3) Intelligence is fine and all, but it's nothing compared to be being a passionate and untamed young man or a girl with a pure heart. Passionate untamed girls are a different genre that is filtered from view.

4) All problems can be overcome by just trying really, really hard, particularly if you have to overcome all powerful demons, spirits, wizards, or dragons. You can be tricky for hours on end if you like, but in the end running straight at the demon with a sword while screaming madly will always save the day. If it fails the first time, wait a bit, drag yourself from the ground, and repeat screaming even louder. If this fails, re-attach your limbs and do it again making sure to scream your girlfriend's name.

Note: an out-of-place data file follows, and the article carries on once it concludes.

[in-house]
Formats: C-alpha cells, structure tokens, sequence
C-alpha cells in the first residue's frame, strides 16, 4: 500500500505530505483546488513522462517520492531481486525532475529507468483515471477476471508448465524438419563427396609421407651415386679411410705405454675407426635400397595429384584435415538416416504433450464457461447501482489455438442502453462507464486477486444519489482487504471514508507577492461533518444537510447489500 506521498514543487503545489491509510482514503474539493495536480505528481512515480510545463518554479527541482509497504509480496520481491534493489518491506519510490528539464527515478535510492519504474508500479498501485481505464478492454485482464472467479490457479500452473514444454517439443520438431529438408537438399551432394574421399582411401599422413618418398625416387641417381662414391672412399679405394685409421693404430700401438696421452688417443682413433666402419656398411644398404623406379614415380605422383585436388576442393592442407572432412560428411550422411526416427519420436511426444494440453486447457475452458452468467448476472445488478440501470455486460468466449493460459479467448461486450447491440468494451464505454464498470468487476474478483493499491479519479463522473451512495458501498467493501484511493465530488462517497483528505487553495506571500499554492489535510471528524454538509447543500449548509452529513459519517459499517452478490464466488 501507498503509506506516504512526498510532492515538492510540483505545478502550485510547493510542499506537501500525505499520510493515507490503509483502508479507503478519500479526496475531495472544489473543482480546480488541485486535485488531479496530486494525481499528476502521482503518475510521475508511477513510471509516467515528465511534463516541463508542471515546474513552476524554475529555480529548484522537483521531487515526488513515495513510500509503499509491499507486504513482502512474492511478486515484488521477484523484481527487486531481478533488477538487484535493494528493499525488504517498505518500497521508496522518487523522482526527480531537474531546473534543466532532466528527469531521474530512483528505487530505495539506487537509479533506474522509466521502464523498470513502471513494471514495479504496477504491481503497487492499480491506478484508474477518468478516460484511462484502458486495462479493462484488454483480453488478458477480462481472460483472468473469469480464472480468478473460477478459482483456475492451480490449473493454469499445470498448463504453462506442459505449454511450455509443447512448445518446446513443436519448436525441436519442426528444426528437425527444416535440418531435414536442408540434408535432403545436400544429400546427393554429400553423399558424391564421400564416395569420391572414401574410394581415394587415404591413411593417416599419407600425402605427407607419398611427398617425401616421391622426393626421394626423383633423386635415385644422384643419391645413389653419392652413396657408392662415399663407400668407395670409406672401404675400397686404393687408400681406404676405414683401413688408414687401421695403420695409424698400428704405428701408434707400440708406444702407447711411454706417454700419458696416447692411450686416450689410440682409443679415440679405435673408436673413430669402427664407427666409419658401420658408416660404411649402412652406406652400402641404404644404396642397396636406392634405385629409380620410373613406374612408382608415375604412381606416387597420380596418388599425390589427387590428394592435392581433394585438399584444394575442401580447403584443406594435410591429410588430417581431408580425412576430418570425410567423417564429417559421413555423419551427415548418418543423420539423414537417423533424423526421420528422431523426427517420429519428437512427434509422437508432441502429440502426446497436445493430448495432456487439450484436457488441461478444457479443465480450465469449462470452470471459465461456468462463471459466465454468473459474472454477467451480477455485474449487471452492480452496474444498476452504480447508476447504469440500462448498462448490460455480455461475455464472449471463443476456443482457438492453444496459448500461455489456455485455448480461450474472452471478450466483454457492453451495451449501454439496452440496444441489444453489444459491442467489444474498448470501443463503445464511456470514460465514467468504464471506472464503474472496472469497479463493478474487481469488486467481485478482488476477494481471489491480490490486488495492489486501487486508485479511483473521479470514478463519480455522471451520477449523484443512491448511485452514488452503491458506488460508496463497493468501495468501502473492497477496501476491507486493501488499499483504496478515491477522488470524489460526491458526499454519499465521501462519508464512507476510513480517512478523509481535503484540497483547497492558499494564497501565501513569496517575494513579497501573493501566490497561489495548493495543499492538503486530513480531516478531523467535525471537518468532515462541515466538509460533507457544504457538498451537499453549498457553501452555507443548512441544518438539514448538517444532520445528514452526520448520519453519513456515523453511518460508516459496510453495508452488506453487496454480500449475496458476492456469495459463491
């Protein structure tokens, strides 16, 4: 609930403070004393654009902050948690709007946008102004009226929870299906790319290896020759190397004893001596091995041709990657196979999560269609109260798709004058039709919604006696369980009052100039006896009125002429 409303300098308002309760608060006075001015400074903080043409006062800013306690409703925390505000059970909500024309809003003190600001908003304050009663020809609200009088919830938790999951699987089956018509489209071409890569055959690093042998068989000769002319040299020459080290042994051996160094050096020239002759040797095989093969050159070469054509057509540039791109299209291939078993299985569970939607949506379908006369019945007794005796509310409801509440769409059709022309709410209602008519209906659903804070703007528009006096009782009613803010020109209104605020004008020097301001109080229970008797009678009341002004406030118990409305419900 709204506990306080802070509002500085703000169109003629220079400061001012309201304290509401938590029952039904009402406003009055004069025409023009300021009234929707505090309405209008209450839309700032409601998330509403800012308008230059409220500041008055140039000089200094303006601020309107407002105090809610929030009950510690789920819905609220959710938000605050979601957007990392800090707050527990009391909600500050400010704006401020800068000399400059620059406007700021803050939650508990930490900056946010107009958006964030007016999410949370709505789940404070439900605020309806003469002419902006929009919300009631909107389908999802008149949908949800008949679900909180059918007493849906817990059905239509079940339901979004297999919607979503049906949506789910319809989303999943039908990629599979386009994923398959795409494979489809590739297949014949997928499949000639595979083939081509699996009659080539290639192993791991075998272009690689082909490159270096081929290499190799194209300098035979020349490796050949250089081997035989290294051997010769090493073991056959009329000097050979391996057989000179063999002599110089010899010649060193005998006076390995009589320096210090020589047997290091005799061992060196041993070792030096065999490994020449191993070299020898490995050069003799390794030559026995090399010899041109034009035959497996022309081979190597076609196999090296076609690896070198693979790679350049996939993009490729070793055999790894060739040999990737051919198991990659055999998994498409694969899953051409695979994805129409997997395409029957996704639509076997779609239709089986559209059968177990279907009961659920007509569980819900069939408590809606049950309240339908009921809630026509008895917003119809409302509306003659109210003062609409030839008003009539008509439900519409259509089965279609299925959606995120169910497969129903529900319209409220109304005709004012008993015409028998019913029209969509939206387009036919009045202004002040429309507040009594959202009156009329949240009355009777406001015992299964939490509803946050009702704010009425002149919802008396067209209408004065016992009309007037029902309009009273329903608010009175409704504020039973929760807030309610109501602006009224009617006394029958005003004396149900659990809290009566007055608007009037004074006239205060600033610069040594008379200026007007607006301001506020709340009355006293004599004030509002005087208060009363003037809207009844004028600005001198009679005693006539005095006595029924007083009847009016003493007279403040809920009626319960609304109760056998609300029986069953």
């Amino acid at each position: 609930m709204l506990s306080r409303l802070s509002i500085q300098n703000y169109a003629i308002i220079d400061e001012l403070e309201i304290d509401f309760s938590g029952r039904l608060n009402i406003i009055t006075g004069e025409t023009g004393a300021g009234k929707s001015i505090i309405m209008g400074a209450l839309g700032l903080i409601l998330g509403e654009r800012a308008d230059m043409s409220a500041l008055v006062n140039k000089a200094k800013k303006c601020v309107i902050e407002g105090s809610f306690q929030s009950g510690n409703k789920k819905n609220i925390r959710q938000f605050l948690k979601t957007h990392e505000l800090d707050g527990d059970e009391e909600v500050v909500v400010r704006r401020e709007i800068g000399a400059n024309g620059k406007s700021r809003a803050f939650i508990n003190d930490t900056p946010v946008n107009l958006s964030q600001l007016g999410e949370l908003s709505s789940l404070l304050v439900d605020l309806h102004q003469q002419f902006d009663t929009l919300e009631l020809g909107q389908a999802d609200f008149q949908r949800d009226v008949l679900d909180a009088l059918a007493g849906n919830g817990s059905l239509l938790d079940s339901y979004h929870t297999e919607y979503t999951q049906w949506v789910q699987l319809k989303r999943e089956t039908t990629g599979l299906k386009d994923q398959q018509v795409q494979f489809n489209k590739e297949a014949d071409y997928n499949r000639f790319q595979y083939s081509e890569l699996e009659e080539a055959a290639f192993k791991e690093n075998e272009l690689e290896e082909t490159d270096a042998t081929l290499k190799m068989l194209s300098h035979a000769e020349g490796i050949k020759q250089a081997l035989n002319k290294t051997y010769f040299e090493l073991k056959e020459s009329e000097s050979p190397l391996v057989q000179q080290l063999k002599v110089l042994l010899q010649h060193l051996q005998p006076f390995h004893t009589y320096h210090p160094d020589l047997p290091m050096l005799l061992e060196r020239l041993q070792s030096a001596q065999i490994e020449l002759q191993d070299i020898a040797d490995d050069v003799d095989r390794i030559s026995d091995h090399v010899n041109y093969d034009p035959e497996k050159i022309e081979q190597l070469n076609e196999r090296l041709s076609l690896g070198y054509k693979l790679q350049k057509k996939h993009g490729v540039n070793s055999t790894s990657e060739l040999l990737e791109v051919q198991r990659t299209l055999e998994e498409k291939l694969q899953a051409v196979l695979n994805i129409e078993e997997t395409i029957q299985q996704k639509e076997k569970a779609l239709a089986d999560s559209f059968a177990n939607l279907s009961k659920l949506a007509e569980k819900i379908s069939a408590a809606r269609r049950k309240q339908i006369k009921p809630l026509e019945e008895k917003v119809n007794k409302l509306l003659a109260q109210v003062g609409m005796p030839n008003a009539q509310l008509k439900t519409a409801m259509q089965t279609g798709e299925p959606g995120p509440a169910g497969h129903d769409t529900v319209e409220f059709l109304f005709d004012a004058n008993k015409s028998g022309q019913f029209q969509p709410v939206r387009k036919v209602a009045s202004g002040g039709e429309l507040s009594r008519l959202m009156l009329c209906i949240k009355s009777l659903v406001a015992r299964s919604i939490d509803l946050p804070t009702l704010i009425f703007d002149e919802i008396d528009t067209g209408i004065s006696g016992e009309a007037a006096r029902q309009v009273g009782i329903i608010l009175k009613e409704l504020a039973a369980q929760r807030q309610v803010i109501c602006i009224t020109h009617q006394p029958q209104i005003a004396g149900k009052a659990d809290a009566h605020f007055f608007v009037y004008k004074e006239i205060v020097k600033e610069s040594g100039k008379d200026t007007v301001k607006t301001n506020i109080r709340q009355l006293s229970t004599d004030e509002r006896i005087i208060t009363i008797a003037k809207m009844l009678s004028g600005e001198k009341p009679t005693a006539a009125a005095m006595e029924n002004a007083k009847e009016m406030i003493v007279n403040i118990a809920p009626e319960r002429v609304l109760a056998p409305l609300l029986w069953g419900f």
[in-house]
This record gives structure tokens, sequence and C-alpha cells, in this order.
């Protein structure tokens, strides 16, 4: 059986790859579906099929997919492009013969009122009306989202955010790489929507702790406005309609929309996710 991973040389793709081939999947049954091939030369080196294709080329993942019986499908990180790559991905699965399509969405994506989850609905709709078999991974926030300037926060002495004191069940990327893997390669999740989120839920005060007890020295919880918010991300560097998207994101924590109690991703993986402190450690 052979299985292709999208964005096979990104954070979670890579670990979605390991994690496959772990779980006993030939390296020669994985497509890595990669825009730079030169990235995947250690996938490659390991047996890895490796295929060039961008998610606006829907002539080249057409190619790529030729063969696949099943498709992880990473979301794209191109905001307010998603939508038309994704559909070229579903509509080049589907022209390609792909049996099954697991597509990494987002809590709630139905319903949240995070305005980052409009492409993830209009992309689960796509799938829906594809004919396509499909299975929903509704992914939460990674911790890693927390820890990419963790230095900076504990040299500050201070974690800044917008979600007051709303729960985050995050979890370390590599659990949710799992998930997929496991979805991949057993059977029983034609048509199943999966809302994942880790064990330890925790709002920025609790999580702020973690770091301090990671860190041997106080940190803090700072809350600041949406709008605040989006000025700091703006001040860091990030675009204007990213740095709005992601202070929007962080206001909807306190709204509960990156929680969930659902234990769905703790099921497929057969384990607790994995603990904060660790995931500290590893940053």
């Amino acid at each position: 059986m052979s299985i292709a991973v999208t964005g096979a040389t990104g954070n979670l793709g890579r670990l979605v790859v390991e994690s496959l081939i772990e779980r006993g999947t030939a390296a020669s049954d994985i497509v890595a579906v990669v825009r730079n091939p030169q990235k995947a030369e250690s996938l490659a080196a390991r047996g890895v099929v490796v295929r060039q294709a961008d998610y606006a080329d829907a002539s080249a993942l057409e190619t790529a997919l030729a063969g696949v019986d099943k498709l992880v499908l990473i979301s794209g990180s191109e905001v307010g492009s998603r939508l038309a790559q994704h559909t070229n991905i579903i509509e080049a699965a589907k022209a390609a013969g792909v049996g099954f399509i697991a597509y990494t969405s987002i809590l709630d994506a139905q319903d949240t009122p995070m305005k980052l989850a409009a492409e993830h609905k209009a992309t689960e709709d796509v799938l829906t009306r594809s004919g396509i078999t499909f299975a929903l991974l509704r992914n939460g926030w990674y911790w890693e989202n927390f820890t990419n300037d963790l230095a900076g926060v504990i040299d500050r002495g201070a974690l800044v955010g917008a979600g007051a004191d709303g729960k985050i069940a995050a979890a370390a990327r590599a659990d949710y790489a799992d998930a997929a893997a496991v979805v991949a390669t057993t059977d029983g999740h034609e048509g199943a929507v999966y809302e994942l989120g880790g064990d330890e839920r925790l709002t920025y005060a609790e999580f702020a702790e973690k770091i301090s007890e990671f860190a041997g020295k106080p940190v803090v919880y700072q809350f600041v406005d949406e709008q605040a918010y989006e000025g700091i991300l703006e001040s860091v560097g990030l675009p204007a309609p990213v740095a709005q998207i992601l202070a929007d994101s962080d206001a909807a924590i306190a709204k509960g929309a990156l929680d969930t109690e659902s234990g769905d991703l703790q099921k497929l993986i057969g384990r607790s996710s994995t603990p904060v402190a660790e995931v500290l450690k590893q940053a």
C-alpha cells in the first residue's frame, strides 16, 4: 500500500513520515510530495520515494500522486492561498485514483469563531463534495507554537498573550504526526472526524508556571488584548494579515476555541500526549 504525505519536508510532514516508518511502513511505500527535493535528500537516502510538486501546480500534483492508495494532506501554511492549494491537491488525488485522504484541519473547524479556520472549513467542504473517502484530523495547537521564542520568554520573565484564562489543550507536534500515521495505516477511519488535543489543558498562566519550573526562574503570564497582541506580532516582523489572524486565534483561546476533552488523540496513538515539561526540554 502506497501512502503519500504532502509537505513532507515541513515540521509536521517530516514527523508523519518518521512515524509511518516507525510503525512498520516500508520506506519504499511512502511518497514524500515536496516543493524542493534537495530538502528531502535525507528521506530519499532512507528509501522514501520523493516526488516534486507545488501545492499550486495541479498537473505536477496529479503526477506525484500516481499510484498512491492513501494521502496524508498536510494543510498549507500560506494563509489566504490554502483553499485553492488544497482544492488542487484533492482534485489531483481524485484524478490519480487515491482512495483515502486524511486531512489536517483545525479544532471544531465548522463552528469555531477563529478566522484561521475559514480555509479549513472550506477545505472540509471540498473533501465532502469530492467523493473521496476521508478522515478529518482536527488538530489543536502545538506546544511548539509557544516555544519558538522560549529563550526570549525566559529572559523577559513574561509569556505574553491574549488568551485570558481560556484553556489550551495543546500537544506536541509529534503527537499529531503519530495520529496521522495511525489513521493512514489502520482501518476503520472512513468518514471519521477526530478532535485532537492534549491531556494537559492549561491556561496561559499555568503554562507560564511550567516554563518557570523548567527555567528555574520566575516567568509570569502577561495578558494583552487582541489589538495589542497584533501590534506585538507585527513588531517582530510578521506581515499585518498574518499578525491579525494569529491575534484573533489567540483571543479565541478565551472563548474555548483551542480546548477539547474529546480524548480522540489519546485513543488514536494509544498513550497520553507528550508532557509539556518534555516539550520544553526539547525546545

I think I will try this on my dissertation committee.

"So, Mr. Paca, in the end, your methodology through-out is weak, your results trivial if true, and your conclusions unfounded."


Too Soon (paca)

In a mere three years, I will have my 20th high school reunion. Even though it's still three years away, I find that unbelievable.